The Northwestern Wildcats looked entirely lost. Until they didn’t.
They had absolutely no shot to compete in the second half against Duke in Durham. Until they did.
They couldn’t even put a single point up on a Duke defense that had allowed 31 and 17 to Charlotte and North Carolina A&T, respectively. Until they could.
Simply put, it was one of the worst games Northwestern had played in the Pat Fitzgerald era. Until it wasn’t.
The “until” point, of course, was the moment that Pat Fitzgerald benched struggling starting QB Hunter Johnson and replaced him with veteran backup Andrew Marty.
The Ohio native, whose lone career start came in NU’s 2019 season-closing dismantling of Illinois, relieved Johnson after his disastrous four turnover performance in the first half of Saturday’s contest — paired with an equally incompetent and incapable showing from Northwestern’s defense — left Northwestern down 27-0 to the Blue Devils with 2:16 left in the first half. And although the senior didn’t finish the job on the road — leaving the game, which ended in a 30-23 Duke victory, with an upper-body injury after fumbling in the fourth quarter — the spark that he provided his team changed the narrative of the game entirely.
It was as close to a tale of two contests as it gets, or a play of sorts in two distinctly different acts.
In Act I, the Wildcats were completely obliterated. On the very first play from scrimmage, NU let the play clock run down to zero and was called for delay of game. The penalty was symbolic of the entire offensive performance under Johnson’s leadership, as the ‘Cats gained just 139 yards and scored zero points with the Clemson transfer at the helm, all while his four turnovers — three interceptions and one fumble on third and goal — devastated their scoring prospects.
Taking a cue from their teammates on the other side of the ball, the NU defense was putrid to start the game. Allowing one big play after another, they gave up 388 yards and 27 points in the first 27 minutes of the game.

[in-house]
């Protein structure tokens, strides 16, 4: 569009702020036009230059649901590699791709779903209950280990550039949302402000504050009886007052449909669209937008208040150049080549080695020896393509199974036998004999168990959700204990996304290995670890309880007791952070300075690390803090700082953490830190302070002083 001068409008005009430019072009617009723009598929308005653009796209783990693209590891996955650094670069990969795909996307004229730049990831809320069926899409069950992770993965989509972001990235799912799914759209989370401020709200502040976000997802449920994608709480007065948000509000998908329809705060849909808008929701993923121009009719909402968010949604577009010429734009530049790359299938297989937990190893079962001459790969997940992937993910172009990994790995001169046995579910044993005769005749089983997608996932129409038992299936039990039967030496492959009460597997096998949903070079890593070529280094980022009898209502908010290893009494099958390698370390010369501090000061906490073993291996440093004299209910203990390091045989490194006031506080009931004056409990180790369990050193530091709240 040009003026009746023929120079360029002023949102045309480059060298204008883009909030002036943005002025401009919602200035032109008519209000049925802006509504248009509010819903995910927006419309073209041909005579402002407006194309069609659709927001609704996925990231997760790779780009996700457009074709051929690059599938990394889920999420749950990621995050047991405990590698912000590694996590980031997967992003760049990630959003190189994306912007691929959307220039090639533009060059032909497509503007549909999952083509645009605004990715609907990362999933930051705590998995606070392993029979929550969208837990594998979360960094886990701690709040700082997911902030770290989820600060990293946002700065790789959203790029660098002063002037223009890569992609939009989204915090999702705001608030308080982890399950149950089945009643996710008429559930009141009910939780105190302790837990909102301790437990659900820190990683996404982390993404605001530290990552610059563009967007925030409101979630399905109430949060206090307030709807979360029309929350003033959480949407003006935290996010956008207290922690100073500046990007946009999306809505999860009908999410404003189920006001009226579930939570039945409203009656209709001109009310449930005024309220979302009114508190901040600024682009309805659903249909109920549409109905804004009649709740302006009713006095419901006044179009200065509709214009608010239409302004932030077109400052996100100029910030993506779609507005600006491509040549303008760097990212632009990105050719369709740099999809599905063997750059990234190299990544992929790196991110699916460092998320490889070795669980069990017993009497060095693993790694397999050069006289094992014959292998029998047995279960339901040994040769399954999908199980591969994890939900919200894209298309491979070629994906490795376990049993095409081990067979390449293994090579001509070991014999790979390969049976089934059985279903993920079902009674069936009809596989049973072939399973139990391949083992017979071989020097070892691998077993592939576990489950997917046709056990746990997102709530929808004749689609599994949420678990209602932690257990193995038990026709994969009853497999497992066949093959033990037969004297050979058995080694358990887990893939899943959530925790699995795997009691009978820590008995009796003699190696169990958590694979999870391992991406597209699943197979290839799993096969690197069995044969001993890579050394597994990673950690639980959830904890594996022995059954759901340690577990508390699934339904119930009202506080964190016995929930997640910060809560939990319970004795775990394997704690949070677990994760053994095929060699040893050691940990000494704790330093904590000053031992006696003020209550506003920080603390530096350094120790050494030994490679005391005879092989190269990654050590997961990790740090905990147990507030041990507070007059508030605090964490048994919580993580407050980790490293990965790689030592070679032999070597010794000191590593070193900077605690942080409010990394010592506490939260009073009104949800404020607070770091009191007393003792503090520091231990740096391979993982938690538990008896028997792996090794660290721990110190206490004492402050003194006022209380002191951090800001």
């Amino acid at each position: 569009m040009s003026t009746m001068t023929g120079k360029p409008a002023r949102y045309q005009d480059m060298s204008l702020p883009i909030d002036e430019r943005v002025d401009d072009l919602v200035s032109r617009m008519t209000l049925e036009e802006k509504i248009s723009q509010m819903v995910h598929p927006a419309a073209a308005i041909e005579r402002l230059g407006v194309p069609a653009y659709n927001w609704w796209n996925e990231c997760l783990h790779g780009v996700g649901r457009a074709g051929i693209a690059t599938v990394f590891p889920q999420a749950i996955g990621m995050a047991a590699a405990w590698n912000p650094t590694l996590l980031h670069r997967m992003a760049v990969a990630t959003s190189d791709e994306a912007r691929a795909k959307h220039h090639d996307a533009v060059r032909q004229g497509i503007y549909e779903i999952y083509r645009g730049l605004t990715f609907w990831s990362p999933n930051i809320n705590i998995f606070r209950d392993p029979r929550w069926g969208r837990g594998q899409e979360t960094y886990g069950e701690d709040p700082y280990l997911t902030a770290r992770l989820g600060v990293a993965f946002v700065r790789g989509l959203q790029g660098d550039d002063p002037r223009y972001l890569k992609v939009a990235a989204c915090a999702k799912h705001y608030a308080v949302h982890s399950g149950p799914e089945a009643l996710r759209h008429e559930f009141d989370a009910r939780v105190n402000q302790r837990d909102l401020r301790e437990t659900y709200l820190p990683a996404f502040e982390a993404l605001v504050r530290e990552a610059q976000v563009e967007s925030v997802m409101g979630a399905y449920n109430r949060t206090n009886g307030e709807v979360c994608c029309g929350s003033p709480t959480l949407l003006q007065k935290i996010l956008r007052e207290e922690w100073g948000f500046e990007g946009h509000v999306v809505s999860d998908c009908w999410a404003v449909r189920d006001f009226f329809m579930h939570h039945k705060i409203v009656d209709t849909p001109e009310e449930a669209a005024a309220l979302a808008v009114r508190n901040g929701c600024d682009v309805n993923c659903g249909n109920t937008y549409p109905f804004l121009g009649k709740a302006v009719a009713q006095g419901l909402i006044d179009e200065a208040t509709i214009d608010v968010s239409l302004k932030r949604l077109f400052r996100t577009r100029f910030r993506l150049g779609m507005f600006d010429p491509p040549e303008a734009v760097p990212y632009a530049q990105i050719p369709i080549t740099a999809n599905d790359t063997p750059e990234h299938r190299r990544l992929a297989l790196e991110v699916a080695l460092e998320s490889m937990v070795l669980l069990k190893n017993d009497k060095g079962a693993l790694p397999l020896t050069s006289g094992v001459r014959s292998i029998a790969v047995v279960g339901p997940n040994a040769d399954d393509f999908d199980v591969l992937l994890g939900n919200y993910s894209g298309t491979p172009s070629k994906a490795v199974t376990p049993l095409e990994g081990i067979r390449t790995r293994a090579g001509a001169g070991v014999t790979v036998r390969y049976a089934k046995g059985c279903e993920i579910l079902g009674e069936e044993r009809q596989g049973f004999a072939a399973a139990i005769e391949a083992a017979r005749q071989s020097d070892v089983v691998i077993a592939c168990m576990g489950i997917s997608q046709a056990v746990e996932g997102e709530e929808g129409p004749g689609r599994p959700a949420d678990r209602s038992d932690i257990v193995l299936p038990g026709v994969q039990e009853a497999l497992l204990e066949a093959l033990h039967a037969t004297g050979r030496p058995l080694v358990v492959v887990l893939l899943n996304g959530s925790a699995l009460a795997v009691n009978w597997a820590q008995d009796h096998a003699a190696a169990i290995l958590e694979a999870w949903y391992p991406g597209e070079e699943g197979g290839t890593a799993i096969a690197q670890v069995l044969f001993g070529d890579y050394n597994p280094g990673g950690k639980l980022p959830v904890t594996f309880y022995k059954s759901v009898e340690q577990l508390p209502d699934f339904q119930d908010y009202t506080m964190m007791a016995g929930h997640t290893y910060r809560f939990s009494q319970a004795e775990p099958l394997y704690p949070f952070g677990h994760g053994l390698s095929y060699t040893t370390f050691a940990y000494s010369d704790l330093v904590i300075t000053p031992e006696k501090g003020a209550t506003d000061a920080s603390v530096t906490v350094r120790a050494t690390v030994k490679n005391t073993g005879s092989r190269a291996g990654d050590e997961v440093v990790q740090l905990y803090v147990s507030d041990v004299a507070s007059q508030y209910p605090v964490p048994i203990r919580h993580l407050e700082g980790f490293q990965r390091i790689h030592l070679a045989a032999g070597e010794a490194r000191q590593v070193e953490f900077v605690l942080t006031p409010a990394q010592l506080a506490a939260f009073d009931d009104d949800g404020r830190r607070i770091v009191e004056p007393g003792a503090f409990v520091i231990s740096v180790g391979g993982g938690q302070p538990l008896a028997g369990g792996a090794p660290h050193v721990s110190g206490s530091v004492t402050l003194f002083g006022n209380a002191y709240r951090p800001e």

Exit Johnson and enter Marty stage left, which signaled the start of Act II.
On his first play Saturday, Marty completed a beautiful strike to Malik Washington for a 13-yard gain and a first down. Five plays and several chunks of yards later, he connected with an open Jacob Gill for a 31-yard touchdown pass. The drive’s only flaw was that it left too much time on the clock, as the Blue Devils marched the ball down to the NU 32 yard-line in the minute and 17 seconds that remained in the half and cashed in an extra three points on a 50-yard field goal to leave the score at 30-7 at the half.
When the teams reemerged from their locker rooms for the second half-hour of play, the Northwestern defense seemed to have picked up on the infusion of energy Marty had provided, forcing a quick stop to put the ball back in his hands. Furthermore, they wouldn’t allow a point in the second half, tightening up drastically from their porous first half look.
Marty, all the while, continued to play at a high level. He scored touchdowns on Northwestern’s first two offensive drives of the second half to bring the ‘Cats within 10.
“As soon as [Marty] came in, there was no drop-off,” Evan Hull, who finished with 80 all-purpose yards, said. “Everybody was excited to see him in, and we started making plays.”
Unfortunately for the Wildcats, things would soon take a turn for the worst for their protagonist. On a run that seemed to have touchdown potential, Marty was hit from behind, causing him to lose the ball and injure himself in the process. Just like that, he was out of the game and replaced by Ryan Hilinski.
Despite a late drive to put NU within a touchdown, the offense never got going quite the same after Marty’s departure. The gap opened by the Blue Devils in the first half was simply too big for another Wildcat QB to mend, and, in the end, the 19 points scored off of Johnson’s four turnovers provided more than the difference in the game.
“We got ourselves in a hole on the road,” Fitzgerald said. “You can’t do that against anybody and expect to win consistently.”
The curtain didn’t fall on the Wildcats’ season on Saturday. They’ve still got one more non-conference game against Ohio at home next week before a slate of eight consecutive Big Ten contests that will determine their bowl eligibility and the composition of the season itself.
With Marty’s status going forward still unknown, though, the team’s future is in serious jeopardy. There’s a sense of urgency behind his health, as was indicated in the words of linebacker and team captain Chris Bergin postgame.
“Marty’s a hell of a football player, a hell of a leader. We expected nothing less from him and no drop-off when he came into the game,” he said. “We hope we can get him back as soon as possible.”